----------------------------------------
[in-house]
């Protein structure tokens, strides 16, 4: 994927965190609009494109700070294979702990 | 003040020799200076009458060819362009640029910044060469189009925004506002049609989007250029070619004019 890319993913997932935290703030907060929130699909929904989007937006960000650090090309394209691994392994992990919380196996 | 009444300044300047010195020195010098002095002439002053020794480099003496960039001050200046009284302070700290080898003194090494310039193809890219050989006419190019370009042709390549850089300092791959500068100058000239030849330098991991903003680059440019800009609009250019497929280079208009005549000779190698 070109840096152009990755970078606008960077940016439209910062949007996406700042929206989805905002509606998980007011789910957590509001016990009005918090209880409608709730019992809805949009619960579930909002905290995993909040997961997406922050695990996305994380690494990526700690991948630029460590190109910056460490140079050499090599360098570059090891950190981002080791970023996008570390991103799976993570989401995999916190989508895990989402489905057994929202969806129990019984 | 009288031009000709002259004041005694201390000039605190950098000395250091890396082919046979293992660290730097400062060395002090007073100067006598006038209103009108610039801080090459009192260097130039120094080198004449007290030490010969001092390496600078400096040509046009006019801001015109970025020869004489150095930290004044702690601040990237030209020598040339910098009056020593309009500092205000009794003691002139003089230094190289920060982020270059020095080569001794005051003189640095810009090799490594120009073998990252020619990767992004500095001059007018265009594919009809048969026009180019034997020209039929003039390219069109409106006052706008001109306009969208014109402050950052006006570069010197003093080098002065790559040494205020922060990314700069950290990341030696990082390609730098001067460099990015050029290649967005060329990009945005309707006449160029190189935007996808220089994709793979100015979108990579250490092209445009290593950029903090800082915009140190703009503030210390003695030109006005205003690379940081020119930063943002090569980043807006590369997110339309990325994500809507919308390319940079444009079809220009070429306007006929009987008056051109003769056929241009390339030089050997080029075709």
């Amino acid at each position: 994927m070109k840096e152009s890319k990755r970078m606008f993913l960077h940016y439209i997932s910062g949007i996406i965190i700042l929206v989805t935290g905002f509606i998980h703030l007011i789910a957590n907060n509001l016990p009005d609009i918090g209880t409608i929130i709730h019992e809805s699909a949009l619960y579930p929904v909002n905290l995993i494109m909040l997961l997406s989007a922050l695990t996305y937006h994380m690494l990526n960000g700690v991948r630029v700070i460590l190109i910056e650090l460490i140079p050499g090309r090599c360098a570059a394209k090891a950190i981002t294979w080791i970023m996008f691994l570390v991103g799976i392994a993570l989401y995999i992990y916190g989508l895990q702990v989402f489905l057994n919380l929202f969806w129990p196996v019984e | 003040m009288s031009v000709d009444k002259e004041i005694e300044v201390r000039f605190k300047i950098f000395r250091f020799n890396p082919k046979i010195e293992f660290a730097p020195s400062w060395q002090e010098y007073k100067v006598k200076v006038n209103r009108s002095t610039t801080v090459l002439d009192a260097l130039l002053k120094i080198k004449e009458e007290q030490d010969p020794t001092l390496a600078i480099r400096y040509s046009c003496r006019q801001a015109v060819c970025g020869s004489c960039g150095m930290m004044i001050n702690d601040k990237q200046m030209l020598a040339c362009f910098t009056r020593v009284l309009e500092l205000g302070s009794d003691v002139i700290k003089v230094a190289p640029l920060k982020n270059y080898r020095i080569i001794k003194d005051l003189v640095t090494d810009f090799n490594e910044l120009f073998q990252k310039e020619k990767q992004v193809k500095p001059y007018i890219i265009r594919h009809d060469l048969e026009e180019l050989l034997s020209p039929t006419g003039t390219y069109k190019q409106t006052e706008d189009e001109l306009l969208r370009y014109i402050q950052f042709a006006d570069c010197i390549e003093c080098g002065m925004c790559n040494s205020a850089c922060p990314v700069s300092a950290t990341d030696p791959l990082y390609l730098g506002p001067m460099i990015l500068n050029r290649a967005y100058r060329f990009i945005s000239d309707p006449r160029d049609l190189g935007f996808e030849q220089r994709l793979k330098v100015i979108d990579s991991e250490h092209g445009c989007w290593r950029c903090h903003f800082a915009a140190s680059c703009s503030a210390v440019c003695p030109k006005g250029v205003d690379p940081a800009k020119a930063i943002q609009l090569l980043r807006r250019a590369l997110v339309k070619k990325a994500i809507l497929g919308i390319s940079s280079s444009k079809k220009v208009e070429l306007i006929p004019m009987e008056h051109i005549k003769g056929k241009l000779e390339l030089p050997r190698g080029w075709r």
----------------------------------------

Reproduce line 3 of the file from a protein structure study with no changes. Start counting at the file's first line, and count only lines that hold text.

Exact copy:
């Amino acid at each position: 994927m070109k840096e152009s890319k990755r970078m606008f993913l960077h940016y439209i997932s910062g949007i996406i965190i700042l929206v989805t935290g905002f509606i998980h703030l007011i789910a957590n907060n509001l016990p009005d609009i918090g209880t409608i929130i709730h019992e809805s699909a949009l619960y579930p929904v909002n905290l995993i494109m909040l997961l997406s989007a922050l695990t996305y937006h994380m690494l990526n960000g700690v991948r630029v700070i460590l190109i910056e650090l460490i140079p050499g090309r090599c360098a570059a394209k090891a950190i981002t294979w080791i970023m996008f691994l570390v991103g799976i392994a993570l989401y995999i992990y916190g989508l895990q702990v989402f489905l057994n919380l929202f969806w129990p196996v019984e | 003040m009288s031009v000709d009444k002259e004041i005694e300044v201390r000039f605190k300047i950098f000395r250091f020799n890396p082919k046979i010195e293992f660290a730097p020195s400062w060395q002090e010098y007073k100067v006598k200076v006038n209103r009108s002095t610039t801080v090459l002439d009192a260097l130039l002053k120094i080198k004449e009458e007290q030490d010969p020794t001092l390496a600078i480099r400096y040509s046009c003496r006019q801001a015109v060819c970025g020869s004489c960039g150095m930290m004044i001050n702690d601040k990237q200046m030209l020598a040339c362009f910098t009056r020593v009284l309009e500092l205000g302070s009794d003691v002139i700290k003089v230094a190289p640029l920060k982020n270059y080898r020095i080569i001794k003194d005051l003189v640095t090494d810009f090799n490594e910044l120009f073998q990252k310039e020619k990767q992004v193809k500095p001059y007018i890219i265009r594919h009809d060469l048969e026009e180019l050989l034997s020209p039929t006419g003039t390219y069109k190019q409106t006052e706008d189009e001109l306009l969208r370009y014109i402050q950052f042709a006006d570069c010197i390549e003093c080098g002065m925004c790559n040494s205020a850089c922060p990314v700069s300092a950290t990341d030696p791959l990082y390609l730098g506002p001067m460099i990015l500068n050029r290649a967005y100058r060329f990009i945005s000239d309707p006449r160029d049609l190189g935007f996808e030849q220089r994709l793979k330098v100015i979108d990579s991991e250490h092209g445009c989007w290593r950029c903090h903003f800082a915009a140190s680059c703009s503030a210390v440019c003695p030109k006005g250029v205003d690379p940081a800009k020119a930063i943002q609009l090569l980043r807006r250019a590369l997110v339309k070619k990325a994500i809507l497929g919308i390319s940079s280079s444009k079809k220009v208009e070429l306007i006929p004019m009987e008056h051109i005549k003769g056929k241009l000779e390339l030089p050997r190698g080029w075709r």